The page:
Oil Palm Roots Architecture in Response to Soil Humidity

Authors

  • Yazid Ismi Intara University of Bengkulu, Bengkulu 38371, Indonesia.
  • Abimanyu Dipo Nusantara University of Bengkulu, Bengkulu 38371, Indonesia.
  • Supanjani Supanjani University of Bengkulu, Bengkulu 38371, Indonesia.
  • Zulbahrum Caniago University of Bengkulu, Bengkulu 38371, Indonesia.
  • Riska Ekawita University of Bengkulu, Bengkulu 38371, Indonesia.

Abstract

Oil palm (Elaeis guenesis) is one of the most important estate crop commodities in Indonesia. The root is one of the plant organs which plays a vital role in plant growth and palm oil production. The objective of this research was to determine the architecture of oil palm roots in response to soil humidity in the root zone in its initial  water footprint system. Destructive and non-destructive methods were used to determine the roots’ parameters, i.e. root depth, root length and root density of oil palm age of mature plants. The result showed that depending on the type of the plant material and the soil, oil palm roots could grow horizontally reaching more than 6 m and vertically about 1.5–5 m. Dead primary roots were soon replaced by  new ones. Primary roots predominantly served to structurally support the plant so that this root may grow into deeper layers of the soil. Secondary roots generally spread evenly and act as an anchor of the plant body to the ground which in turn strengthen the plant stand. Active horizontal root nets are always renewed with new roots arising from the stem-ends of the palm. The horizontal root nets were located on a radius of  0–1.5 m of a depth of 0–0.4 m, which were very solid for primary, secondary, tertiary and quaternary roots as well as the nets. This condition actively changed the dead roots with  new roots. The root mat is very unique, forming a nest mat that can capture and control water availability in the environment of the soil surface  around the growing space of oil palm. The architecture of oil palm roots has naturally adapted to form a root system that can conduct a mechanism to maintain soil water balance. The water footprint system was only active at the surface zone (0–0.8 m), while deeper than 0.8 m it was more affected by local aquifer condition.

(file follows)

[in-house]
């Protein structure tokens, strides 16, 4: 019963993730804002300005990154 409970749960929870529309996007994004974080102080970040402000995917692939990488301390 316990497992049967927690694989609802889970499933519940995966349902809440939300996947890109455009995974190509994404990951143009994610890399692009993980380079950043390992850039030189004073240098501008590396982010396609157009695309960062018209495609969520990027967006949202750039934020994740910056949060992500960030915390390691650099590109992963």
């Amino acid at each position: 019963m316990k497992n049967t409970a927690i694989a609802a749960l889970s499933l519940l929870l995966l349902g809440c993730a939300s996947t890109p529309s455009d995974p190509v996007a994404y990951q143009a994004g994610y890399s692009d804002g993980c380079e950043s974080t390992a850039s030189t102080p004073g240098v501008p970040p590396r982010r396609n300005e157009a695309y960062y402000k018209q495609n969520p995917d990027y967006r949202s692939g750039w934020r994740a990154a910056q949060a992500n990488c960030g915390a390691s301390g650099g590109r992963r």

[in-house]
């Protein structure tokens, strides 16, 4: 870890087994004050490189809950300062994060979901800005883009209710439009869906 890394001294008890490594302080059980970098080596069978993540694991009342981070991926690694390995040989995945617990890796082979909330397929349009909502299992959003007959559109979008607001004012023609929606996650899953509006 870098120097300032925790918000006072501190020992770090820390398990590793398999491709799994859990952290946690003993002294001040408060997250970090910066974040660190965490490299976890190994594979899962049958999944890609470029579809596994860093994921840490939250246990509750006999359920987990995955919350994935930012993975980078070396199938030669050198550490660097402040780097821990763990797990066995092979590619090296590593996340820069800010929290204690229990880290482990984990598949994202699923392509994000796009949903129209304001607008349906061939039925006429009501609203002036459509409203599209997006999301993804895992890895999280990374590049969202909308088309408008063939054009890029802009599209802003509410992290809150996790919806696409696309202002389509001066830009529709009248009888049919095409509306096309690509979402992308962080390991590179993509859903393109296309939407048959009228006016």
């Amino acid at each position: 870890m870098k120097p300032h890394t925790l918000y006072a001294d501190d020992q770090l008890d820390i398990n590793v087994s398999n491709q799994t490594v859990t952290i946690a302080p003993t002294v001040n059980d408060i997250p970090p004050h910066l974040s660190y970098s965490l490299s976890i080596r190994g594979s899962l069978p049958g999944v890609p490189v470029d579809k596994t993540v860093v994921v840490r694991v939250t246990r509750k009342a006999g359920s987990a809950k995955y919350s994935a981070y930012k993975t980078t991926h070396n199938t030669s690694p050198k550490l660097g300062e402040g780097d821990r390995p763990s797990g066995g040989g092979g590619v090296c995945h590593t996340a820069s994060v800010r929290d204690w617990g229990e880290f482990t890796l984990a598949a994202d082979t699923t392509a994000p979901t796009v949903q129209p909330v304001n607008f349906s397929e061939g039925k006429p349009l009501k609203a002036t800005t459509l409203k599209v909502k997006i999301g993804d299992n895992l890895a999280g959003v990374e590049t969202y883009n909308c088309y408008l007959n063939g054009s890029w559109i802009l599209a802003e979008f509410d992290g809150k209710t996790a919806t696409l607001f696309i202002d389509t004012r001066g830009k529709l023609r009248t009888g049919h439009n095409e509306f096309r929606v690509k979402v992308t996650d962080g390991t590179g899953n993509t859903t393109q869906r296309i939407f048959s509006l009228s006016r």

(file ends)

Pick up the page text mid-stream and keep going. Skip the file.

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Published

2018-05-25

How to Cite

Intara, Y. I., Nusantara, A. D., Supanjani, S., Caniago, Z., & Ekawita, R. (2018). Oil Palm Roots Architecture in Response to Soil Humidity. International Journal of Oil Palm, 1(2), 79–89. Retrieved from http://www.ijop.id/index.php/ijop/article/view/11

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